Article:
Archive for the ‘Pop Cult’ Category

Gil Scott-Heron – Me and the Devil (2010)

I recall the first time I ever encountered the work of Gil Scott-Heron, I was in my mid teens and I had just borrowed a load of records, among them his 1971 release, Pieces of a Man from the public library on a whim (I had never heard of him before). I did that a lot back then – borrow whole batches of vinyl records during the summer vacation and listen to albums all week long. When I got home and slipped Pieces of a Man onto the turntable for the first time, Gil Scott-Heron blew my mind, especially with spoken word and vocal jazz tracks like “The Revolution Will Not Be Televised”, “Home Is Where The Hatred Is” and “Lady Day & John Coltrane” (all video clips below) to name just a few.
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Heavy Metal Britannia

Any metalheads in the audience? Oh there you are. Check out this wonderful BBC4 documentary on the rise (and fall?) of British Heavy Metal music, which aired on March 5th, 2010. Part One:

Continued: 2 | 3 | 4 | 5 | 6 | 7 | 8 | 9

Now pardon me as I’m off to run to the hills in a slightly paranoid fashion, you sweet child in time you.

Some Nostalgia For The Old Folks…

As a long time fan of Frank Zappa and the Mothers of Invention, the names of particular musicians have threaded through much of the music I have listened to and collected throughout the years. Names such as Andy Cahan, Lawrence ‘Stash’ Wagner, and Tom Leavey. Together and separately, through compositions and through associations (sometimes as members and as contributors) they formed links with such bands as Frank Zappa & The Mothers, Lowell George & The Factory, Little Feat, and Captain Beefheart & His Magic Band, and Geronimo Black.
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Who IS The REAL Frank Zappa, Anyway?

Sometimes I am quite delighted to discover a fan-made Frank Zappa video like the one posted above. It reinforces my belief that the future of FZ’s public image is in the right hands: creative, open-minded, technology embracing hands. This is how I always envisioned Zappa’s legacy being spread.
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Defending Zappa?

In my youth, I felt like I had an easier time introducing my friends to Zappa. I used to simply play “Bobby Brown Goes Down,” because when you’re 14 or 15 years old, it’s the funniest thing you could possibly hear. It had swear words in it, he was making fun of the jocks we all collectively hated, and it was catchy as Hell! Similar cases could be made for other tunes like “Stick It Out,” “Catholic Girls,” and “Jewish Princess.”
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Asphalt Orchestra – Bang On A Can

Created by Bang On A Can, New York City’s Asphalt Orchestra is Bang On A Can’s street band. A 12 piece ensemble of brass and percussion, Asphalt Orchestra brings together “odd meters, virtuosic playing, and general tech-dorkery under the vibrant, visceral auspices of totally fun street performance” re-imagining the marching band, drawing their repertoire from rock, jazz and classical. Their self-titled debut (out this month via Cantaloupe) attempts covers of Frank Zappa, Björk, frenetic Balkan jazzer Goran Bregovic, tech-metal kings Meshuggah, and NYC’s own Tyondai Braxton of Battles.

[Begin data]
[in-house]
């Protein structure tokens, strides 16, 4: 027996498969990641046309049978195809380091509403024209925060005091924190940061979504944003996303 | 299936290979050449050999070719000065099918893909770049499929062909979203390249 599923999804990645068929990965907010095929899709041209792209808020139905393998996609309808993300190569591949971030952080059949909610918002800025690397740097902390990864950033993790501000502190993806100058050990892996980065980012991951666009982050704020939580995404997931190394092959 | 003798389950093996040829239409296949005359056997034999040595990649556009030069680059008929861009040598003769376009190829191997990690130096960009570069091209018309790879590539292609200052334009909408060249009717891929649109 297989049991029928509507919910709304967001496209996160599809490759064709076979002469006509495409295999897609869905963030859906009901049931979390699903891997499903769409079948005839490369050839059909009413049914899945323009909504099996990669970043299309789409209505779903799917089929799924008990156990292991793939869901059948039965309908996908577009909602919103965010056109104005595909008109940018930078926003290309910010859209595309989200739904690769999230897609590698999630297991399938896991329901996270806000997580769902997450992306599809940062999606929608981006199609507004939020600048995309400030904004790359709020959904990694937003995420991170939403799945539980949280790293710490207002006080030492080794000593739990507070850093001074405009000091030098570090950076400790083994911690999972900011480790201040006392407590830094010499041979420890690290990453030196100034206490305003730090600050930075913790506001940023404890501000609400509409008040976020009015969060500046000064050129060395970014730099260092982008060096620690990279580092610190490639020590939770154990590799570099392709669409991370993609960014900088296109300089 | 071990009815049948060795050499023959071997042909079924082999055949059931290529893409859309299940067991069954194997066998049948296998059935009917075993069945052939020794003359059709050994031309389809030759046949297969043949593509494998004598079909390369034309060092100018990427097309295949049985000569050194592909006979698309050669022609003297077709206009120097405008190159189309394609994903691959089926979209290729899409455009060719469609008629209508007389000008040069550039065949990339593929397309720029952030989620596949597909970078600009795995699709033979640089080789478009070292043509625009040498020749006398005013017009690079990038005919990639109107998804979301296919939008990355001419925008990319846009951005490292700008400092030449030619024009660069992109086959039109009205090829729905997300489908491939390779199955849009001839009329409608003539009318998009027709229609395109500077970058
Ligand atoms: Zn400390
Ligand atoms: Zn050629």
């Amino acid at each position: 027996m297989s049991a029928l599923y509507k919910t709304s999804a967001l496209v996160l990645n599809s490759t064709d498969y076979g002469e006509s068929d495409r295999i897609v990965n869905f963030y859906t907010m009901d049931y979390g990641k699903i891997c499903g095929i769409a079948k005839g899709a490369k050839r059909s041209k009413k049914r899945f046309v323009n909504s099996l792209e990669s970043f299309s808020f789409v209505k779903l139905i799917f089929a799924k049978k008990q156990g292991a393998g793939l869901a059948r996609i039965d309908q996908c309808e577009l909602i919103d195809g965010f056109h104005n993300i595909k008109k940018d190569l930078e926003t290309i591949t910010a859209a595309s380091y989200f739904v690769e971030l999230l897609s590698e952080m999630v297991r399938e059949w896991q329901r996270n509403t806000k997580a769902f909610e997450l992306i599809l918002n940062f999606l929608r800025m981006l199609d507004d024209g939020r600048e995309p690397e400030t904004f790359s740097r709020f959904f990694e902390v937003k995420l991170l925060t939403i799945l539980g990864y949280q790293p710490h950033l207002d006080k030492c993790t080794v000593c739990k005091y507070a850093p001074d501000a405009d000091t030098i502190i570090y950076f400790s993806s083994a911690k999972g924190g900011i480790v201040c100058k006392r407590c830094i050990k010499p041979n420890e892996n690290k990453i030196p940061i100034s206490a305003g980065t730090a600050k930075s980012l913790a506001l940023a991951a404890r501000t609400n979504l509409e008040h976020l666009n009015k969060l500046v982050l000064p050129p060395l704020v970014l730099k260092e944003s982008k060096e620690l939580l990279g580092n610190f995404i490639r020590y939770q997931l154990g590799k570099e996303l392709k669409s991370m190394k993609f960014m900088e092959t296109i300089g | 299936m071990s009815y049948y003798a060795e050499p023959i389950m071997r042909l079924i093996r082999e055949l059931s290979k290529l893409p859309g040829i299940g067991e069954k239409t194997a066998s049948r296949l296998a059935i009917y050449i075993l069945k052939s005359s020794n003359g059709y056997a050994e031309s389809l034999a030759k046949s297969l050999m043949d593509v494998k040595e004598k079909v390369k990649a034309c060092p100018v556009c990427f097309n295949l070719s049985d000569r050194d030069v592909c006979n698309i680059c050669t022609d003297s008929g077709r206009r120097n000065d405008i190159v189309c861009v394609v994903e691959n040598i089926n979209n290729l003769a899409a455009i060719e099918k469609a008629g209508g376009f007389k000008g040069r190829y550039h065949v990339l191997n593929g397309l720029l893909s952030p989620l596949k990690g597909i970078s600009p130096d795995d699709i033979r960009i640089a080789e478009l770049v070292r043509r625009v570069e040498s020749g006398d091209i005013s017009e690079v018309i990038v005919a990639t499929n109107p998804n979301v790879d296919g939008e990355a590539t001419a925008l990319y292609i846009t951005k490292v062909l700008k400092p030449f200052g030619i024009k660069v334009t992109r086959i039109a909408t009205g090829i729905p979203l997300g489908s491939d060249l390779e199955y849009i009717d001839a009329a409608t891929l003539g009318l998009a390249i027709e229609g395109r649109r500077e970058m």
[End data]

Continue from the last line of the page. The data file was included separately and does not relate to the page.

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Frank Zappa – Sleeping In A Jar (Animated)

This piece of early animation set to “Sleeping In A Jar” excerpted from the Swedish TV program ‘Spotlight: Stockholm, Sweden‘ originally broadcast on December 4, 1971, begins and ends with Frank Zappa’s commentary on the possibility of the merging of music and animation mediums in advertising. Given the date, era and technology, it is truly amazing how much of a witting futurist Zappa was with MTV and music videos another ten years away, and the advent of the Internet and the World Wide Web another ten years after that.

Bongo Fury – Shock Theatre, 1978

In the three short years since Zappa’s 1975 release of his mostly live album with Captain Beefheart and the Mothers at Armadillo World Headquarters in Austin, Texas on May 20th through 21st, 1975, it’s affect upon popular culture is astounding…

…Beware, Bongo Fury! Mwwwahhhhhahahaha!

RIP Dennis Hopper

Dennis Hopper has died at the age of 74 following a long battle with prostate cancer. Enter Frank Booth, stage left:

Tunes, Treats & Torrents – The Grandmothers

The first version of The Grandmothers came into being in 1980, formed by original Mothers of Invention and Soul Giants alumni Don Preston, Jimmy Carl Black and Bunk Gardner. From almost the start, the group was a thorn in Zappa‘s side (who’d probably thought he’d seen the last of his former bandmates when he forced them into the cold when he disbanded the original Mothers in 1970) when Zappa himself became the target of the new band’s on-stage satire and was apparently particularly upset over a dummy of himself that was being used in various provocative ways. Thus began a pattern of the Zappa family and its legal minions fighting with various members of the Grandmothers over the right to perform and record original Mothers of Invention compositions. At one point in the early ’90s, the Zappa estate quashed a new recording deal for the Grandmothers with a major label that was unfortunately not interested in working with the band unless it was allowed to use the name of the Mothers of Invention.
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